Easter Fun

It starts just before seven in the morning, the sound of tiny feet scurrying down the corridor and throwing the curtain back from our door (we have yet to fit doors and a curtain affords as much privacy as a bolted door would do to a chocolate mad child). Yells of 'Happy Easter' are met with sleepy grunts and, 'Oh my God, what time is it?' This is quickly followed up with, 'Come back in an hour, make that ninety minutes'. Ten minutes later he is back, still excited, asking if it is after eight yet. We tell him more forcefully to bugger off but he decides to get in bed with us and talk about God, the Easter Bunny and chocolate, and why does it all fit together? Questions flow that not even the late Stephen Hawking could have answered at seven-ten in the morning: 'Did Christ like chocolate?', 'Did the Easter Bunny get crucified by Romans too?', 'Did the Romans crucify you for eating their chocolate?' and, when has asks, 'Why didn't God stop them?' we are out the curtain and brushing our teeth in the bathroom. We tell D that all his questions would be an ecumenical matter and to ask Reverend John when he sees him next. We bet John can't wait, we have seen him go pale as the holy ghost when D is asking questions about God and Lego. So, we trudge downstairs, yawning, the pied piper of chocolate madness dancing around us.


He won't even consider get changed out of his pyjamas, he knows the Easter Bunny has been and he wants to see what is going on.

Child laughing

He is somewhat excited to see that he will be doing an Easter Egg Hunt and that the eggs are somewhere in either the family room or kitchen. We did ask the Easter Bunny to hide some upstairs, preferably with hard to find clues that would afford us at least ninety more minutes in bed. This request was ignored. There will be stern letter winging its way to that bloody bunny's home.

Easter hunt

There's twelve eggs to find, one for each disciple - not really, it just worked out lucky like that - the bunny even hid one of the clues in a balloon full of confetti; it makes for a wonderful photograph but it's a bugger to hoover up. Beware of those people who blog and make their lives look wonderful, what you don't see, but do with us, is the painstaking moment that the hoover clogs up, over heats, turns off and you spend the next hour on your knees sweeping up confetti and muttering where you'd shove the hoover attachments if the Easter Bunny does that again.


There are small chocolate eggs to share, before any real food, or drink, or something to wake us up. As we proceed to hunt, we munch and Carol states she hated these small eggs as a child, because of the texture, but she's willing to try them again. As she starts to chomp on one D tells her the nickname we have for these small eggs, we call them pigeon testicles - it's childish, amazingly funny and sends Carol green as she tries to eat one she has in her mouth. It somehow makes it all more funny. It is April Fool's Day too.


We soon have letters building up to the final clue, we'd like to say that D got the clue straightaway but by this time he's flying high on chocolate, sugar and having laughed so much at Mummy turning green at pigeon testicles that he's bumping into anything and everything as he hunts for the remaining letters.


There is carnage on our rug, the confetti is everywhere, in our hair, down our tops, all over the kitchen because D is trekking it where ever he goes. It's at this point that we find we have mice again, the trap is empty and we are grateful we didn't put the chocolate out last night. A mischievous Easter Bunny is funny, nibbled chocolate isn't. This is the downside of rural life.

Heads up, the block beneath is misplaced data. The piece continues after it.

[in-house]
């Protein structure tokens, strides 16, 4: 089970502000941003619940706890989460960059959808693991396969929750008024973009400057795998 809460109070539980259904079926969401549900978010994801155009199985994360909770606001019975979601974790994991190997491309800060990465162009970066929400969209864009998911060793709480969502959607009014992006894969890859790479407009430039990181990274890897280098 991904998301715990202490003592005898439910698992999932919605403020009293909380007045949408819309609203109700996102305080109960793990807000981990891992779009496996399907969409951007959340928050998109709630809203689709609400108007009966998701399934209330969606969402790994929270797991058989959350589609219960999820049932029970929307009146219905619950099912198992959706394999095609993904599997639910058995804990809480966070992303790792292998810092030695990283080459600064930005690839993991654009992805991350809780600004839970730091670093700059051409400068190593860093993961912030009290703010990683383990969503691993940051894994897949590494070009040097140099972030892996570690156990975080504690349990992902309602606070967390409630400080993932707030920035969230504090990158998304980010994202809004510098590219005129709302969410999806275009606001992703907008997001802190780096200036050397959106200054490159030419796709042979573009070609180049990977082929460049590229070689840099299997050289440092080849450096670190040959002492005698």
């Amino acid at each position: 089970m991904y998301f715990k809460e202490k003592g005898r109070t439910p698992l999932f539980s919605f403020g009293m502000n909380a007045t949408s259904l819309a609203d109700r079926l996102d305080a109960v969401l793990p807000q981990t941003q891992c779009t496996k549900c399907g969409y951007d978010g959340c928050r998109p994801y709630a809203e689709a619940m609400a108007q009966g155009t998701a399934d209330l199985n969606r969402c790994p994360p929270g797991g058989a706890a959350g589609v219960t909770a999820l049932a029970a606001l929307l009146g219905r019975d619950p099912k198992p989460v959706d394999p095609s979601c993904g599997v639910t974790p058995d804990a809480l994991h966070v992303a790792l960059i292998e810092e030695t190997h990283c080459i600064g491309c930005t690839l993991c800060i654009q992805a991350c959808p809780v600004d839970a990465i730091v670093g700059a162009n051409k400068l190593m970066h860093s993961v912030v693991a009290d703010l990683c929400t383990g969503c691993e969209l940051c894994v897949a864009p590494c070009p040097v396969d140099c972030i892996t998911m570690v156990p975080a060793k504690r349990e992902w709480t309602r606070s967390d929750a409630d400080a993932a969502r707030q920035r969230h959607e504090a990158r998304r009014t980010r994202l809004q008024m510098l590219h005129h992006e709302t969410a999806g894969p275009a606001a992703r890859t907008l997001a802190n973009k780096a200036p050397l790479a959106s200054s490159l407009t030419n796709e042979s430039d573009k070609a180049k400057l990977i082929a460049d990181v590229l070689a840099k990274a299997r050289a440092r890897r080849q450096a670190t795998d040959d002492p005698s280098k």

Finally, the sugar rush abates and we start to find out what the clue is, your barred becomes a quick favourite, though it misses out some of the letters. Soon, D discovers 'your' is definitely part of the clue, as in your the milkman's. Again, that doesn't use all the letters and even invents some that are not in the clue. We have YOUR, and then D-R-O-B-E and W-A-R-D, a real headscratcher for D as we wait for the penny to drop. 

Word search

There are moments of anguish as he really tries to figure out what words D-R-O-B-E and W-A-R-D can make. No use shouting, it only gets this look.


 Then he gets it, hallejuah! WARDROBE. YOUR WARDROBE.

Word clue

We have never seen him move so fast, maybe it is the chocolate, it certainly isn't sporting prowess. The only time he won a race is when we stood by the finish post with a chocolate bar. We are still apologising to parents whose children he trampled. There is a distant screech, a thud, a crash and a few seconds later he reappears with a basket and telling us all what a naughty Easter Bunny we've had in the house.

Easter hamper

Ripped paper is added to the confetti. Remember that this basket is for all of us and D knows that.


Easter Bunny

Thankfully there is something for Mummy and Daddy in the box. We'd like to put gin in there but that would send out powerful bad parenting messages because parents don't drink. Yeah, you think that and we'll be cracking open something strong this evening as we look at the chaos that is the family room strewn with chocolate wrappers, pigeon testicles and confetti. 

Great chocolate

Before that though we have our Easter Bunny breakfast of bacon ears, scrambled egg cheeks, sausage patty nose and salad teeth. 


On our Easter table there where chocolate toffee poppets - our joke at rabbit poo - that seemed to have all vanished into D who is bouncing around in his chair doing an Easter rap.


So, we bid you farewell once more Easter Sunday, and remind everyone to eat chocolate sensibly and to unwrap it before you cram it in your mouth like D is doing on this final photo.

Life on Pig Row


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